The Georgia Partnership for Excellence in Education is grateful for the funding support of  Wells Fargo.

Congratulations to the Class of 2018!  The 10th EPFP cohort graduated May 23.

What do graduates have to say about the program?

2017 EPFP Graduate Amy Hutchins:          

2017 EPFP Graduate Alexa Brown:         

2017 EPFP Graduate Paige Pushkin:      

The Class of 2017 formally ended their 9-month course of education policy study with graduation ceremonies conducted at the Metro Atlanta Chamber of Commerce on May 24.

Paige Pushkin, Executive Director, Georgia Foundation for Public Education, was chosen by her classmates to address the Fellows upon their conclusion of their work.  Here are excerpts from her presentation:

Looking back on November 9 – right at the peak of a challenging and tumultuous time for the entire country.  The election was over, and our nation was left more divided than ever – I was more convinced than ever, that it is my… and your responsibility to make Georgia what we want it to be.  I am not waiting for anyone else to do it.  I’m certainly not waiting for a politician or political party to do it.  It is my responsibility…

Here’s what I have gained (from EPFP).  I have gained reassurance in the good in people’s hearts to do something for the students of Georgia.  I believe all of us, through the last year, either became passionate or had our passion renewed, for the students and families in Georgia who need us most.  And we all grew as leaders…

Whether we are exploring grade level reading, student discipline, housing policies, child mental health, global education, or school performance, we are the leaders we have been waiting for.  And we lead with our love…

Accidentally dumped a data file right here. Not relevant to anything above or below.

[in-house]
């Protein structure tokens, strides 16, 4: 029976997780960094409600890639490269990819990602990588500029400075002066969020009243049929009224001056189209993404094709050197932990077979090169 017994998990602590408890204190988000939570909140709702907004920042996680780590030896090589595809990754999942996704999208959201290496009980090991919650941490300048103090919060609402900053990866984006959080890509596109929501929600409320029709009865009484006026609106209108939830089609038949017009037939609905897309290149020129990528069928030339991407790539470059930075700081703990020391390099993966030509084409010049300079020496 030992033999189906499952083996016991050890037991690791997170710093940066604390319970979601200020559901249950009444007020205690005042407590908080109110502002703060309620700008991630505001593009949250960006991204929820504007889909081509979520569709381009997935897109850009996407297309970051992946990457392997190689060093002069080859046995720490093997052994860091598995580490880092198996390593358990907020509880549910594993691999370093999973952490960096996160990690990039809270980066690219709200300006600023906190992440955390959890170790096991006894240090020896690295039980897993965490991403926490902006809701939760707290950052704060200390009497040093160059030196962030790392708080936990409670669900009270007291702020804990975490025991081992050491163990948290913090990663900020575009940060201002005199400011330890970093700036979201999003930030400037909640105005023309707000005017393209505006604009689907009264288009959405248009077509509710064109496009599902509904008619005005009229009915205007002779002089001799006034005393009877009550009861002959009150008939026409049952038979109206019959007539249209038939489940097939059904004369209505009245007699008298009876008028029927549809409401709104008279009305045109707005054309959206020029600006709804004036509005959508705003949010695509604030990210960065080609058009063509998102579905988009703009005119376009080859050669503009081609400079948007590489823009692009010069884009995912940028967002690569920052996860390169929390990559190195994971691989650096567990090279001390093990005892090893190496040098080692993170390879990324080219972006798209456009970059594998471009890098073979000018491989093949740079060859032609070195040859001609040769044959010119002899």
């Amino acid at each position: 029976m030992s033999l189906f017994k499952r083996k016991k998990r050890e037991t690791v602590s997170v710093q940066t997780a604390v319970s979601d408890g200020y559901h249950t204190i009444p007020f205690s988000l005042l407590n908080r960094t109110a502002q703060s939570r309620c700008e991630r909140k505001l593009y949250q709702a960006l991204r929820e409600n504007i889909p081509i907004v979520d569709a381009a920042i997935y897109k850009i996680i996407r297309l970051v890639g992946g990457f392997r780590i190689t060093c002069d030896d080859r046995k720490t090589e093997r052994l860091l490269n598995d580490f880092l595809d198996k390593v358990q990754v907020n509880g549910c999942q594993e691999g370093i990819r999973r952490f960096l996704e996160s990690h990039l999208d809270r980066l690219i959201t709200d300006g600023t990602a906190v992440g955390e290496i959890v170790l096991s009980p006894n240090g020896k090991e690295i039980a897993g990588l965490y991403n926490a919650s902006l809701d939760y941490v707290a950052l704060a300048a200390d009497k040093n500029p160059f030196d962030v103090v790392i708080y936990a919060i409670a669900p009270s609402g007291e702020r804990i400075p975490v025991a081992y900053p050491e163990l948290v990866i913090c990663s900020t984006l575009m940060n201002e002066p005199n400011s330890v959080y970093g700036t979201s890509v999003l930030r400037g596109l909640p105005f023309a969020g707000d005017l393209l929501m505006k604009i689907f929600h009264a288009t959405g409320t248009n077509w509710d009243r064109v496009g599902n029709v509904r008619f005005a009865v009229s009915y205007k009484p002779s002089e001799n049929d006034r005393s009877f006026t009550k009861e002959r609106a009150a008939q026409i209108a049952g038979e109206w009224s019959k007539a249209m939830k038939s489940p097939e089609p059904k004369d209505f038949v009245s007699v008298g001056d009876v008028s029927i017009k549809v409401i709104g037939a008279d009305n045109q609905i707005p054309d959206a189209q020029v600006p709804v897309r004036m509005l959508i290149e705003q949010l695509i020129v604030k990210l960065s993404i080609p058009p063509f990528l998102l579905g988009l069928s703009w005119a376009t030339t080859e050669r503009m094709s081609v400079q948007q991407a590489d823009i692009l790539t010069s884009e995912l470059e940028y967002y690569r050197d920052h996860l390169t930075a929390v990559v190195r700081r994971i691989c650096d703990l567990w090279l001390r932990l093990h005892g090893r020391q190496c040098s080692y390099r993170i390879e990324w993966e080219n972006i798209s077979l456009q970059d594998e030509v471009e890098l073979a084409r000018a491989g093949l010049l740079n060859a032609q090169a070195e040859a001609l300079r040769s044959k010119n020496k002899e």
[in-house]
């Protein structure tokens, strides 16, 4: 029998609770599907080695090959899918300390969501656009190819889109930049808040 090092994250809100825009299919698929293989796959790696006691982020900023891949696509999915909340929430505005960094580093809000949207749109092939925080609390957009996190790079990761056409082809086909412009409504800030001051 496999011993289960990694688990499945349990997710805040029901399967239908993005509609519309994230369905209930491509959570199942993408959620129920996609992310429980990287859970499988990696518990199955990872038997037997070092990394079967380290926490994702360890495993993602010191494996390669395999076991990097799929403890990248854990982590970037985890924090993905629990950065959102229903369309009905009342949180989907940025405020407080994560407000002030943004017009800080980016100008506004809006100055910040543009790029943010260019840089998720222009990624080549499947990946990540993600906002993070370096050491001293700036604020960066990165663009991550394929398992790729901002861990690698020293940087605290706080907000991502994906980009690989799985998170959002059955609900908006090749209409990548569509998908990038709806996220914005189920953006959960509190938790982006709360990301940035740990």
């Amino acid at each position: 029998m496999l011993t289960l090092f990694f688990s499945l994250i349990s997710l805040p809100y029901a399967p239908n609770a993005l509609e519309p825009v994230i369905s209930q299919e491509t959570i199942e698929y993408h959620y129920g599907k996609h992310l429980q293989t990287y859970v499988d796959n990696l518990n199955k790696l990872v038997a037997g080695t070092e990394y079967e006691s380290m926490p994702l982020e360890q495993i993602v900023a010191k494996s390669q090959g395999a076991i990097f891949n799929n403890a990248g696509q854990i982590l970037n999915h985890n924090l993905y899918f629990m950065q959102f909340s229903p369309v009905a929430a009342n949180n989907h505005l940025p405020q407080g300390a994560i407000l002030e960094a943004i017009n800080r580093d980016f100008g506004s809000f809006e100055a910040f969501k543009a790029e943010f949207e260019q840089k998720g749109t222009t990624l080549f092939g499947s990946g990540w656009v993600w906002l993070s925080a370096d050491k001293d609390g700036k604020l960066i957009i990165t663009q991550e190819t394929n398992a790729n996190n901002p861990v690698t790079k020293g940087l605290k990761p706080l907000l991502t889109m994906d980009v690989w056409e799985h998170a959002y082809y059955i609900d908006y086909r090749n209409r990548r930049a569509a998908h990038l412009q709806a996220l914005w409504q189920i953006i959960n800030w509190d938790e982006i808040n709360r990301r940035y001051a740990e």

So I leave you with this… How will you lead now?  How will you lead differently?  As Muhammad Ali said, “Service to others is the rent we pay for our room here on earth.”  How will you pay your rent now that EPFP is over?

What are the Requirements?

The Fellows commit nine months and concentrate on three program strands: public policy, leadership, and professional networking. They remain in their full-time positions and use their work environment as the context for examining important leadership and policy issues in Georgia.

What are the Personal Benefits?

The program provides Fellows with a unique personal development laboratory for applying new insights and for cultivating new skills. The participants will hear and discuss education policy with the most respected policy makers in the state and nation. At the end of a year, EPFP Fellows will be better informed, more skillful advocates for sound public policy.

What are the Benefits to Georgia?

With the implementation of EPFP, the Georgia Partnership, the Andrew Young School of Public Policy, and the Office of the President for Public Service and Outreach at the University of Georgia, cultivate strategic leaders who have the capacity to advocate for and create sound public policy to improve public education. Ultimately, EPFP seeks to improve the chances of children and youth to succeed.